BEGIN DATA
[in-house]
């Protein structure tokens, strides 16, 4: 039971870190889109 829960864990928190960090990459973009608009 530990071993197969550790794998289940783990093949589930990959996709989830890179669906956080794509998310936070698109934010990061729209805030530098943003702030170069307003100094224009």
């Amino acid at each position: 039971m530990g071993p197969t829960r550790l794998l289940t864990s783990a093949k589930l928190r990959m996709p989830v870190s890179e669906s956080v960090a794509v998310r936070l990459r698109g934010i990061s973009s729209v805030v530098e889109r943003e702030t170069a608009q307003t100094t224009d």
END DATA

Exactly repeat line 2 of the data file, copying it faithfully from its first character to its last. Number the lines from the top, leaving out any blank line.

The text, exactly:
């Protein structure tokens, strides 16, 4: 039971870190889109 829960864990928190960090990459973009608009 530990071993197969550790794998289940783990093949589930990959996709989830890179669906956080794509998310936070698109934010990061729209805030530098943003702030170069307003100094224009």